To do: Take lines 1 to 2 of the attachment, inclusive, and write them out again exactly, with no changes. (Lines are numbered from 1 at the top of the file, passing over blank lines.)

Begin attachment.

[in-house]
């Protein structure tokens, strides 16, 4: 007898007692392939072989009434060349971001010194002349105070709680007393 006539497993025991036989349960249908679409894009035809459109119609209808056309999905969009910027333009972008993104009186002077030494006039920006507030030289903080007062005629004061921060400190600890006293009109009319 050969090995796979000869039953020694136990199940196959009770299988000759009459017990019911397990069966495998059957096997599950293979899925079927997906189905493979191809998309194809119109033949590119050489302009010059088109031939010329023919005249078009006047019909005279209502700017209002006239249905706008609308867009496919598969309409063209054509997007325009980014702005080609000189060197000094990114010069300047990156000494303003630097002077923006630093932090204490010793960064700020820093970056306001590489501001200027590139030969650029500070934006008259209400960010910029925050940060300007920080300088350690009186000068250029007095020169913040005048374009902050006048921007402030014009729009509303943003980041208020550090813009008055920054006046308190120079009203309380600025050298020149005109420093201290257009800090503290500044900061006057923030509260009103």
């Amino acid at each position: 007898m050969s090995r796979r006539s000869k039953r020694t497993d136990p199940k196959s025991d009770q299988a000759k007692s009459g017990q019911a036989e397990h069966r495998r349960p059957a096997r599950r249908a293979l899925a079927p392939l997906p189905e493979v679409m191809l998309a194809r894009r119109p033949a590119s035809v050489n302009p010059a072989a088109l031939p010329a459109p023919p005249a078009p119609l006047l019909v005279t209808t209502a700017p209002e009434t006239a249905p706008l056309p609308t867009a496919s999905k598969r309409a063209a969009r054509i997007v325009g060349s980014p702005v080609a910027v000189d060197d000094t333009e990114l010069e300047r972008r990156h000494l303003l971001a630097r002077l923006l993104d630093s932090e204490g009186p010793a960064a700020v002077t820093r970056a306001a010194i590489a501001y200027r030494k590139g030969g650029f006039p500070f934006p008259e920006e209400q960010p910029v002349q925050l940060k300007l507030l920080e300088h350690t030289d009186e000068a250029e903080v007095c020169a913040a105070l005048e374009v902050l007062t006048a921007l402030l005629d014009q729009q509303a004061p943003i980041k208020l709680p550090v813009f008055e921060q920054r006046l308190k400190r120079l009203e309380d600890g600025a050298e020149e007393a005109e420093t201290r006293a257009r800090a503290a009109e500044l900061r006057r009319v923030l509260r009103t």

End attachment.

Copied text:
[in-house]
């Protein structure tokens, strides 16, 4: 007898007692392939072989009434060349971001010194002349105070709680007393 006539497993025991036989349960249908679409894009035809459109119609209808056309999905969009910027333009972008993104009186002077030494006039920006507030030289903080007062005629004061921060400190600890006293009109009319 050969090995796979000869039953020694136990199940196959009770299988000759009459017990019911397990069966495998059957096997599950293979899925079927997906189905493979191809998309194809119109033949590119050489302009010059088109031939010329023919005249078009006047019909005279209502700017209002006239249905706008609308867009496919598969309409063209054509997007325009980014702005080609000189060197000094990114010069300047990156000494303003630097002077923006630093932090204490010793960064700020820093970056306001590489501001200027590139030969650029500070934006008259209400960010910029925050940060300007920080300088350690009186000068250029007095020169913040005048374009902050006048921007402030014009729009509303943003980041208020550090813009008055920054006046308190120079009203309380600025050298020149005109420093201290257009800090503290500044900061006057923030509260009103």